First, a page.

While training for her own 26.2, Henry also helped coach 50 of her Allied colleagues though a 5K training program. The group met twice a week for 10 weeks and ran their first 3.1-miler on October 7 at WNEP’s Ryan’s Run 5K.
The event also includes an All-Abilities Walk, which gives pediatric and adult patients at Allied an opportunity to show off new skills, whether that means improved use of a wheelchair or walking with or without an assistive device.
“The joy on their faces is something I’ll always remember,” says Henry. “Independence at any level is a magical thing.”
The fundraising effort that never sleeps
In addition to hosting an annual 5K, the Ryan’s Run team organizes a variety of fundraising events, from happy hours to kickball tournaments to pool parties.
“It’s become a year-round effort that hones in our three big goals—inspiring fitness, challenging disability, and changing lives,” says Leckey. An avid CrossFitter, he has a favorite among the fundraisers: Clash for Cash, a fitness competition at Mohegan Sun Pocono casino in Wilkes-Barre, PA, that invites teams to battle it out over burpees and box jumps.
Kids get in on the fundraising action, too.
In the lead-up to the TCS New York City Marathon, Ryan’s Run hosts a School Rules contest to help youth become more aware of people with disabilities. Students are encouraged to come up with creative fundraiser ideas, and the school that raises the most money appears on live TV in late October.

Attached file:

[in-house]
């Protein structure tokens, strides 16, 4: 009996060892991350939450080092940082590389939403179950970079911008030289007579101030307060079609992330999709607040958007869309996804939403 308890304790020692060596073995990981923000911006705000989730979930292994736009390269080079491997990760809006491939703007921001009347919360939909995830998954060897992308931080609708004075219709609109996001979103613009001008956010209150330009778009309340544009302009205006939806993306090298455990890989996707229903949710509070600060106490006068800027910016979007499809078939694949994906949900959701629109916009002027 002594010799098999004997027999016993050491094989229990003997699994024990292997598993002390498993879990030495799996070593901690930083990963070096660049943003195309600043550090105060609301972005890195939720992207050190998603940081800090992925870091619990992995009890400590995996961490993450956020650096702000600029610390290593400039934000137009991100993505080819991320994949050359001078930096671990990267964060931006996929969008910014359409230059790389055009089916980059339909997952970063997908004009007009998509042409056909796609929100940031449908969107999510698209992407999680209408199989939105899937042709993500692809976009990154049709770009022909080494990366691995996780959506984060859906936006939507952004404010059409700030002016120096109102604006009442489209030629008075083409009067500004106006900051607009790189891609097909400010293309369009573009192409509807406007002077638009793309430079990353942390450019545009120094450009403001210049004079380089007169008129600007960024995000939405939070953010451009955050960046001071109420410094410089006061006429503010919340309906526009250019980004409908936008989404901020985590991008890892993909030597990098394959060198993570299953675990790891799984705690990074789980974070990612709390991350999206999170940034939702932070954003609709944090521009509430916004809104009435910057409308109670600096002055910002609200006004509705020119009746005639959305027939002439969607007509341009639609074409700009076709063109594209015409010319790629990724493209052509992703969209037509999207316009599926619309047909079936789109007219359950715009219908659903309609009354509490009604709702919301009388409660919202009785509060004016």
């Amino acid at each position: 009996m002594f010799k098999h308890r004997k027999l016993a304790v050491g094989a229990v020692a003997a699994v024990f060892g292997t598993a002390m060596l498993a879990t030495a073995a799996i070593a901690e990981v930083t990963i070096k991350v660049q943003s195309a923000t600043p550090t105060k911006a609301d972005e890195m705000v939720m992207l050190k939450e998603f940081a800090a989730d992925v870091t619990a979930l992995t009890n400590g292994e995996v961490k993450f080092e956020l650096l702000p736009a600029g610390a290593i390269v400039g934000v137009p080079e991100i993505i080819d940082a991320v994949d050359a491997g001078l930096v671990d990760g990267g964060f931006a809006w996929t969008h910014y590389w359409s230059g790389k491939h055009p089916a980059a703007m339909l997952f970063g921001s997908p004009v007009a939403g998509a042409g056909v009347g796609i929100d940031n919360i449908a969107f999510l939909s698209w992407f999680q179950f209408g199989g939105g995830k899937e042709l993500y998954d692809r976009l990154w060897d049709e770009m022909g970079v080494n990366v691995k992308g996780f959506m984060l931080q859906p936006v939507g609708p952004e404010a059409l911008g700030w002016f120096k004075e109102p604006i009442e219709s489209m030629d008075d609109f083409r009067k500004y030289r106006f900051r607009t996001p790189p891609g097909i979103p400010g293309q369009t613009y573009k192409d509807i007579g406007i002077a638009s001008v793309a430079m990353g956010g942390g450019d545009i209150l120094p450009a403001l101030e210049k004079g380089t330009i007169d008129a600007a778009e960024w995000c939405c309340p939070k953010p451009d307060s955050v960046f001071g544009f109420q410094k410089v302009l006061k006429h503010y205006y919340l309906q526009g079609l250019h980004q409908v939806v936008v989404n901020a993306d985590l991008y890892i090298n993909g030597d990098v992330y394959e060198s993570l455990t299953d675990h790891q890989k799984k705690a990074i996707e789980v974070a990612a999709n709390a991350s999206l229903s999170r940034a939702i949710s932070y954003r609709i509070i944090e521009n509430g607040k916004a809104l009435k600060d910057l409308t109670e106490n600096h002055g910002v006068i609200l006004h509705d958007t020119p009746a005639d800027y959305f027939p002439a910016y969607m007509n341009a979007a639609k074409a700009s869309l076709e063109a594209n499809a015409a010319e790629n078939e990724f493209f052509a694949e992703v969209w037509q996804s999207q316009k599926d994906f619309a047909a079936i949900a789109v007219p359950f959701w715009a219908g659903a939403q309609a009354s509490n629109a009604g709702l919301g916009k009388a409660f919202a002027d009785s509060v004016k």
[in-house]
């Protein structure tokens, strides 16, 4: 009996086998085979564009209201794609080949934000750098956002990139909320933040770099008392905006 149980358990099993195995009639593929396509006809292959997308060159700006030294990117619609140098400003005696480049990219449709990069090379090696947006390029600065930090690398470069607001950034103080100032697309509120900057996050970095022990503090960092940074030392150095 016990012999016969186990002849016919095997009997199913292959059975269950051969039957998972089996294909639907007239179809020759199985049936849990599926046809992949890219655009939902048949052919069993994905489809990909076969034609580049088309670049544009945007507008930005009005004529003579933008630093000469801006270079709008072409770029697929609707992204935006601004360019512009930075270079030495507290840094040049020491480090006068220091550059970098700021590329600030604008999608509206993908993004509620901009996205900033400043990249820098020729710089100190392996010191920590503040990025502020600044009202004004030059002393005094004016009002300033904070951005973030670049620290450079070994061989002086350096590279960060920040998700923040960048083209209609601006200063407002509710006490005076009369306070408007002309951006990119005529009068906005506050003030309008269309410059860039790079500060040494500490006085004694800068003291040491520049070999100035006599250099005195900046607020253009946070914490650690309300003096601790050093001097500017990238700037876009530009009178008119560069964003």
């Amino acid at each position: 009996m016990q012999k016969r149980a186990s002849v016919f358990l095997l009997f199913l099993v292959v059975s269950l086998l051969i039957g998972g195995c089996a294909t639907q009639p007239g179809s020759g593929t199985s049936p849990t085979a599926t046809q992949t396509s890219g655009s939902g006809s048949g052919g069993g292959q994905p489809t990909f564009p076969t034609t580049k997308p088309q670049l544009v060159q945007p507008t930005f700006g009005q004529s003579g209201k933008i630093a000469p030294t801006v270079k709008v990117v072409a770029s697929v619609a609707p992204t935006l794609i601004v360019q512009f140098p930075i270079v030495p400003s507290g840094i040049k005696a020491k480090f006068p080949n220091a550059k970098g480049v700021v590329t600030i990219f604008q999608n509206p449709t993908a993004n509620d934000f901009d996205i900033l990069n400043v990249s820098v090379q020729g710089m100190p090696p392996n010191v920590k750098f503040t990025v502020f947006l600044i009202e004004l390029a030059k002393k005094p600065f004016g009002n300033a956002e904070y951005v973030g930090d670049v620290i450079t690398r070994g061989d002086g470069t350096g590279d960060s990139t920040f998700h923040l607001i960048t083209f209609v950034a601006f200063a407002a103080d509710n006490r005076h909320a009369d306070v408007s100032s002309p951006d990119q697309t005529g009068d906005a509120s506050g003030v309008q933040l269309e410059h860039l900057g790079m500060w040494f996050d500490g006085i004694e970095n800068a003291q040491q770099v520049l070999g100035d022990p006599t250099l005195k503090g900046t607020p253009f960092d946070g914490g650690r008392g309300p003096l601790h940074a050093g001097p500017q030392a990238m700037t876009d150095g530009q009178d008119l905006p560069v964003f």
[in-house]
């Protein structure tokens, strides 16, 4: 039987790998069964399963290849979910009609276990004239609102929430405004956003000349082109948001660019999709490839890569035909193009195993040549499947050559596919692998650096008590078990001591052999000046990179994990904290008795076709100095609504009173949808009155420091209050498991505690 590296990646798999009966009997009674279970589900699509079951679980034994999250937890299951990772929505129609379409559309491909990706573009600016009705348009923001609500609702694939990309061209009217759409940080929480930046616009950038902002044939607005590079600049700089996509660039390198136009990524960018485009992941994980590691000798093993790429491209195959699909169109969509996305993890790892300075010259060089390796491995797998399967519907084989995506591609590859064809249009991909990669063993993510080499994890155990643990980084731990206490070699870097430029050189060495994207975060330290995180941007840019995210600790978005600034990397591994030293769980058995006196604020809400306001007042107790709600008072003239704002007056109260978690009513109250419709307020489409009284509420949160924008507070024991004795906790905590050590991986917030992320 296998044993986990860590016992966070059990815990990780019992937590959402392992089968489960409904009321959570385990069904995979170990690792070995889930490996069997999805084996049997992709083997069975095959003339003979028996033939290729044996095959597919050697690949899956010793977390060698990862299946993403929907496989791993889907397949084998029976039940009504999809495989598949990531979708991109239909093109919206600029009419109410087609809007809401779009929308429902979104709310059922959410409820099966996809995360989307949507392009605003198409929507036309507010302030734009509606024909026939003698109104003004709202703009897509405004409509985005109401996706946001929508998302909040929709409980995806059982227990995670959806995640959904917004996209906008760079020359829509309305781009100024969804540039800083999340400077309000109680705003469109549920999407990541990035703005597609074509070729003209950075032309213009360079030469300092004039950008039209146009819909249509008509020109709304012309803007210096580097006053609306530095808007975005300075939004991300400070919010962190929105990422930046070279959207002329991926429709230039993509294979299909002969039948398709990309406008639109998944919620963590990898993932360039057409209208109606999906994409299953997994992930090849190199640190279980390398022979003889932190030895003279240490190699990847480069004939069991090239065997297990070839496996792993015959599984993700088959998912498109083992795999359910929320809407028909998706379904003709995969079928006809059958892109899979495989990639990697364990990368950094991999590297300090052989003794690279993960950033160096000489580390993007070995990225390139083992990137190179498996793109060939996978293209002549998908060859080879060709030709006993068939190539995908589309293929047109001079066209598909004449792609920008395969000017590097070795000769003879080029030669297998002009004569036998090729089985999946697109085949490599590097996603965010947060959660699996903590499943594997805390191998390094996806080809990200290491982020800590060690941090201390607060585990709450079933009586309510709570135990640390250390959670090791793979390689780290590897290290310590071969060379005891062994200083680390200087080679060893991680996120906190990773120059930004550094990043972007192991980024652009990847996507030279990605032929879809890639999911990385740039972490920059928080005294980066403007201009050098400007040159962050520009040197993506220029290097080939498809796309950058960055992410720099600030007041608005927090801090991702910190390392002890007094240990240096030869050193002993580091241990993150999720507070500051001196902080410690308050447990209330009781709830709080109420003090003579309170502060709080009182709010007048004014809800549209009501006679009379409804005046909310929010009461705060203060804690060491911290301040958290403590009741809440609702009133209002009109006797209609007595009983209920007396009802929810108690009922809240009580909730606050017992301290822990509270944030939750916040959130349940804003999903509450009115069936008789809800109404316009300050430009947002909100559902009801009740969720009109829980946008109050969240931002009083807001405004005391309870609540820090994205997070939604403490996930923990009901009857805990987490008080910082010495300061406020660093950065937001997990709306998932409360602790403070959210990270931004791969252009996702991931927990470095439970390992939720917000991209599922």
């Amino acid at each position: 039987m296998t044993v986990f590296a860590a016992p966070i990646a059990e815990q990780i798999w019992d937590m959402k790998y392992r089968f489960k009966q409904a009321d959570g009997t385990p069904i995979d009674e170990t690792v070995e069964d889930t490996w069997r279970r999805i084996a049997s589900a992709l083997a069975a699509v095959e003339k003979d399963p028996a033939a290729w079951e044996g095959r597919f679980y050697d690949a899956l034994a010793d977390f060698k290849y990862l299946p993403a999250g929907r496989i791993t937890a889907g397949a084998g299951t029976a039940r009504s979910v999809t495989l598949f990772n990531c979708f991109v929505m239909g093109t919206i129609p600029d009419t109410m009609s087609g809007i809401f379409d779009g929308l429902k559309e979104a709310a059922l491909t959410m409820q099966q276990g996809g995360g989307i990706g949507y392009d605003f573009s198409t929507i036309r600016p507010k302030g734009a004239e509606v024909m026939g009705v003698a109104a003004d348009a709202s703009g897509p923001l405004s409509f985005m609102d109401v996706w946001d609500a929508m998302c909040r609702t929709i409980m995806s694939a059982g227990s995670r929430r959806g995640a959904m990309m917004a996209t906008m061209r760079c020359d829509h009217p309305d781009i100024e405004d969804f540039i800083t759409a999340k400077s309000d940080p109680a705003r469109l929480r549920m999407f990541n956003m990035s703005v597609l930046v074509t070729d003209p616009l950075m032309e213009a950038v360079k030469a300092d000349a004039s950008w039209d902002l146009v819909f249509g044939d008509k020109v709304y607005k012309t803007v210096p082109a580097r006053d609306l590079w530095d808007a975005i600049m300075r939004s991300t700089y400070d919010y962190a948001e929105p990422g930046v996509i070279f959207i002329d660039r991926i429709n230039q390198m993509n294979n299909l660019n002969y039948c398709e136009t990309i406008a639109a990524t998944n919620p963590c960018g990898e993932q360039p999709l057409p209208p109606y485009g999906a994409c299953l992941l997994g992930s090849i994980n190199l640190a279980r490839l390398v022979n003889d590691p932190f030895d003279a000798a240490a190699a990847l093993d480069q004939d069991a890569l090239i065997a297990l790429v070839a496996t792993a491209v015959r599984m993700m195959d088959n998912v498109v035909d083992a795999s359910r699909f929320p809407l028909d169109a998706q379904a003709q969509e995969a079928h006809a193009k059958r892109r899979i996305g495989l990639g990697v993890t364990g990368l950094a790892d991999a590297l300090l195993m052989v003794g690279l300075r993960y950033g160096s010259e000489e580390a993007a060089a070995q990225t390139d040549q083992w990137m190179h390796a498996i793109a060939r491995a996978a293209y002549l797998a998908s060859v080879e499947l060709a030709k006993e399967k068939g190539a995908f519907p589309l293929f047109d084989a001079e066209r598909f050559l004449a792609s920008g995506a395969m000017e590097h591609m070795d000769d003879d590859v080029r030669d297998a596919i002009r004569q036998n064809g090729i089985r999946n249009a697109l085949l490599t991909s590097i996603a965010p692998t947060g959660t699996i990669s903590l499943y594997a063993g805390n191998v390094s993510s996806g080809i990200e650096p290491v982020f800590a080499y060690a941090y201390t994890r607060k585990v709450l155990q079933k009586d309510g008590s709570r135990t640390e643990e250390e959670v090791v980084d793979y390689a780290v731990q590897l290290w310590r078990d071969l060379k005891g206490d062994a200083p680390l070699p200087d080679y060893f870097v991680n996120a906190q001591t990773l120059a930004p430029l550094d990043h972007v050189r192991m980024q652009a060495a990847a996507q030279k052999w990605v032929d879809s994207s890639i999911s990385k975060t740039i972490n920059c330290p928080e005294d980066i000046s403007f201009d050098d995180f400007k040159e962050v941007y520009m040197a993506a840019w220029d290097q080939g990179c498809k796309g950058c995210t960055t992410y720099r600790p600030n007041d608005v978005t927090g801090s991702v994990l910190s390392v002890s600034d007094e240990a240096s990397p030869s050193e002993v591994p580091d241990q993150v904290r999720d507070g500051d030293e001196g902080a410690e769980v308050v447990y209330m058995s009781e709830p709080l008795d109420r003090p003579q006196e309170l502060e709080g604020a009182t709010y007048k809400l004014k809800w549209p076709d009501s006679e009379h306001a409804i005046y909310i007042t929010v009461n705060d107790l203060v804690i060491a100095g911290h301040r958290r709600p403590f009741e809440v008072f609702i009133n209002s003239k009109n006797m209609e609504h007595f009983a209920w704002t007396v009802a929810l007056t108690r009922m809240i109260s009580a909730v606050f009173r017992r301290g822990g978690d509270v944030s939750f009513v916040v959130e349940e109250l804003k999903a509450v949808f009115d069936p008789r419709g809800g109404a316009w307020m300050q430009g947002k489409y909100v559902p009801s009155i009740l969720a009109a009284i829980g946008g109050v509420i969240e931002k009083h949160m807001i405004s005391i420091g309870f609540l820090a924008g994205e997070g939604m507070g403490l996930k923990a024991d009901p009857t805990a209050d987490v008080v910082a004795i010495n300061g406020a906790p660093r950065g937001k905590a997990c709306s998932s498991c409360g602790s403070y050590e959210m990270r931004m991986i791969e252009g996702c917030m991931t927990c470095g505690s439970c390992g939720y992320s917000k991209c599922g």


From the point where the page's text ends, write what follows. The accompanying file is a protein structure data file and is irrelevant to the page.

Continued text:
Outside of the classroom, teachers can implement the Kick-Start Running Club, a five-week 5K training program that encourages kids and their families to run for a good cause. Participating schools are matched with a Ryan’s Run team member who provides training advice and tips for staying motivated, and the program concludes with the WNEP Ryan’s Run 5K.
With full hearts and strong bodies, they’re ready to race
With so much meaning behind each runner’s 26.2 miles, the Ryan’s Run team couldn’t be more excited for November 5.
“Not only will the TCS New York City Marathon be my first marathon, but it will be the first race I have taken part in since I was on my high school’s cross-country team almost 20 years ago,” says Summa. “Every year, our team would set up a water station at mile 24 of the Steamtown Marathon in Scranton. I remember being so inspired by the thousands of runners, and I knew that someday I wanted to complete a marathon myself.”
Finding the right charity was key to Summa tackling her lifelong goal. “If you’re doing something that you truly hold dear, you’ll find that warrior within yourself,” she says.
The race will also be a big life accomplishment for Henry, who hasn’t run 26.2 since the 2013 Steamtown Marathon. “I am looking forward to everything,” she says. “The night-before nerves, the bus ride to the charity village where I’ll finally be together with all of my 50 teammates, the euphoria I’ll feel with all the spectators cheering us on, and of course crossing the prestigious finish line.”
“It gives you chills and almost makes you tear up thinking about how passionate the city is about this race,” says Leckey, who will traverse the five boroughs alongside his morning photographer, Corey Burns, and Julie Sidoni, an evening anchor at WNEP.
Still, even on a day when the Big Apple feels as warm and welcoming as central Pennsylvania, these runners will have a special group of people on their minds.
“Our hearts are always back with the patients,” says Leckey.
Visit our Run for Charity page to learn more about how you can participate in the TCS New York City Marathon on behalf of a cause that's close to your heart.